Someone recently told me that 20 years from now, it won’t be the lessons we’ve learned in classes like accounting and economics that we remember from our MBAs, but rather that the memories will come from the connections we make with our classmates and the moments of fun and excitement that we experience together. ?But that’s not really accurate. ?These aren’t two separate things. ?The knowledge we’re gaining in the classroom is constantly being reinforced and built upon and shaped by the people we’re gaining it with. ?Every single one of us brings a unique combination of experiences, talents, and skills that influence the group and allow us to see the world in new ways, or to discover an insight that would have remained hidden, or to accomplish a goal we couldn’t have reached on our own.
Never was this more clear than in Edmonton this weekend at the MBA Games. ?35 of us traveled to Alberta to represent the Beedie School of Business in academic, athletic, and spirit competitions. ?We went up against the best and brightest of 18 other business schools in Canada, and not only did we hold our own, we learned some valuable lessons in the process.
Our academic teams did the school proud with excellent results. ?Our marketing team was able to combine their considerable skills and and backgrounds to build a presentation that carried them into the semi-finals. ?Our strategy team took the lessons of professors like Craig Emby, Mark Moore, and Leyland Pitt, as well as their own personal insights and skills, and channeled them all into a presentation that earned them fourth place. ?Finally, the strong finish of our operations simulation team demonstrated that how we use information is just as important as the information itself.
In ultimate frisbee we earned a hard-fought third place, despite facing teams with far more experience and training, and in the process learned important lessons about having trust in our teammates and the power of sheer determination. ?Likewise, we had strong showings in volleyball and dodgeball, proving that leadership and teamwork is every bit as important as finance and marketing. ?These might seem like small insights; they’re not. An MBA is more than a pile of formulas and concepts, and learning to work together to get a frisbee across a line while a determined group of people are doing their best to stop you is every bit as legitimate as learning to read a balance sheet, and it can’t be taught in a classroom.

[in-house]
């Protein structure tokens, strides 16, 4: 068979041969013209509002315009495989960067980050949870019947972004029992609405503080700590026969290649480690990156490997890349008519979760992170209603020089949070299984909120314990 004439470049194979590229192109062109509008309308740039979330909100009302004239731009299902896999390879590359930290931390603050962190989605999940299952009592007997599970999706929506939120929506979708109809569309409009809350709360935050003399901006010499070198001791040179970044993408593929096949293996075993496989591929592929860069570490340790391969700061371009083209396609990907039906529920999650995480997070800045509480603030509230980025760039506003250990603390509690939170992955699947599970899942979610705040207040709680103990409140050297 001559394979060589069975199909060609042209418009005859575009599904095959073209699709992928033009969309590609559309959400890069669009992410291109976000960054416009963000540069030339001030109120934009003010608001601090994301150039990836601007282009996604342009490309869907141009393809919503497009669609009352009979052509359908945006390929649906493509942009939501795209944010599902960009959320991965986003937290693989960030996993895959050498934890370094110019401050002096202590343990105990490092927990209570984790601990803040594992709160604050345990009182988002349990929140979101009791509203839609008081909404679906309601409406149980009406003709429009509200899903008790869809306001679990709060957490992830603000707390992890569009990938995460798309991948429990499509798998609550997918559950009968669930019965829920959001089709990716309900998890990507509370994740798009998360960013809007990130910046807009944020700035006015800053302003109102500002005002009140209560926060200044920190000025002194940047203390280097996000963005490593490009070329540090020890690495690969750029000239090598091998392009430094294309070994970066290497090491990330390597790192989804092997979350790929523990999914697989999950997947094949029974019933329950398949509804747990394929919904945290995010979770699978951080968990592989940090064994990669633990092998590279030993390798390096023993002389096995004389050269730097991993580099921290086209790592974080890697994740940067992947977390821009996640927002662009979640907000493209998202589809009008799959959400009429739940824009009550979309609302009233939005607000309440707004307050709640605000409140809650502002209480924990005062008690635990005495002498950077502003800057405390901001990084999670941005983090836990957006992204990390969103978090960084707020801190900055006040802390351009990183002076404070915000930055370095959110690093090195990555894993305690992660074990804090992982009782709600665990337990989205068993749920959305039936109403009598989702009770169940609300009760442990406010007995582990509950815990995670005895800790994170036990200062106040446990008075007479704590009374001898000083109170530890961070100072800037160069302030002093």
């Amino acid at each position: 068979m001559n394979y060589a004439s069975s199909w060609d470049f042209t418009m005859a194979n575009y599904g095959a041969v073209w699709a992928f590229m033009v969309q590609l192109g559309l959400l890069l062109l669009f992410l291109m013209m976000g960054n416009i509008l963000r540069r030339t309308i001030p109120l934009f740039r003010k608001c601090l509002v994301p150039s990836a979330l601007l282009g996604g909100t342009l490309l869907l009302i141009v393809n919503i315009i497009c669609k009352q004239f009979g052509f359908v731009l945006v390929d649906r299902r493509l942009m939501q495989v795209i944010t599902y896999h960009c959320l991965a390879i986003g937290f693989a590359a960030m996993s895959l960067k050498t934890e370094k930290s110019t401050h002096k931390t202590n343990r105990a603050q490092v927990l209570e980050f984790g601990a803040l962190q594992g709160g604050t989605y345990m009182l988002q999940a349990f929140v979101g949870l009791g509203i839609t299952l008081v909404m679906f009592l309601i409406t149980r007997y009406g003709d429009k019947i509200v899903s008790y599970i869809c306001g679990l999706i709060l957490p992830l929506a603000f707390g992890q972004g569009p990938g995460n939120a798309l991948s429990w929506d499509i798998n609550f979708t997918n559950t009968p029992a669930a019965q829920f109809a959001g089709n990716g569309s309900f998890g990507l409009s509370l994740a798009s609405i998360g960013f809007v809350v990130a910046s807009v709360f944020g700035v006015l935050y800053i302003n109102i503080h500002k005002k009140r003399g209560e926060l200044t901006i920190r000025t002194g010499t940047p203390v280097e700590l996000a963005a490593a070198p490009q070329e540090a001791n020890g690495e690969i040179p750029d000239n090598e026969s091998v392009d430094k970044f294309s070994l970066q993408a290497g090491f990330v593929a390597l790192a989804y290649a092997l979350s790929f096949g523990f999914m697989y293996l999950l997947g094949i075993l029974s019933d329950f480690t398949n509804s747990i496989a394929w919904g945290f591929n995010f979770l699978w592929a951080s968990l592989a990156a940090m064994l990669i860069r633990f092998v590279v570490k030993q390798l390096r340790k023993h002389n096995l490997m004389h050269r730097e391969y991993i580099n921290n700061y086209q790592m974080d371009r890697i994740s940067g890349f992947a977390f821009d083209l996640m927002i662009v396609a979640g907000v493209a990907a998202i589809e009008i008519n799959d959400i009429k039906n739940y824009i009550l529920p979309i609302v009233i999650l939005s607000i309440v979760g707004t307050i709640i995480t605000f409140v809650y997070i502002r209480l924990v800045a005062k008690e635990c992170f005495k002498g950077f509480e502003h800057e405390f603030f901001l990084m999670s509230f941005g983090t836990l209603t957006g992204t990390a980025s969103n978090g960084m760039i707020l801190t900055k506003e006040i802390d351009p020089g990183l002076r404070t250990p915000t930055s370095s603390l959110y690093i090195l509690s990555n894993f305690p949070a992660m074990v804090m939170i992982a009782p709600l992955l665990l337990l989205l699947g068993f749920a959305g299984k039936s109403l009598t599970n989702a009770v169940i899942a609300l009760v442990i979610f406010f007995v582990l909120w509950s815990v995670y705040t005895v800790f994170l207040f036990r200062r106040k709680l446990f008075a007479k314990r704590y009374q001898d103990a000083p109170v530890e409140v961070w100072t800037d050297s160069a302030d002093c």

In fact for me, the most impressive performance of the whole weekend was how well we acquitted ourselves in the spirit category. ?When you spend your days looking at numbers and case studies and formulas, it can sometimes be easy to lose sight of how important people are to accomplishing anything. ?And we have the best people. ?We were always the loudest; we were always the biggest; and we were always the brightest. ?I can’t tell you how many times I heard people say how intimidating we were to compete against, because our cheering section was relentless.
And I can’t tell you how important it is to know your people are behind you when you’re trying to find the strength to jump just a little higher for the frisbee, or you’re trying to calm your nerves before presenting to a panel of judges. ?Anyone can make lip dub videos and learn dance moves and order some t-shirts, though we did all of those things better than anyone. ?The real test of a team is seeing who shows up to cheer their teammates on at the end of an exhausting day, when they could be napping or shopping. ?The real test of a team is whether we get angry when someone fumbles a ball or whether we cheer twice as hard. ?The real test of a team is whether pressure brings them together or drives them apart. ?I met a ton of people this weekend. ?They were all smart, welcoming, good people. ?But they weren’t my people. ?I know I’m not alone when I say that the biggest lesson of the weekend was confirming that I made the right choice when I chose SFU.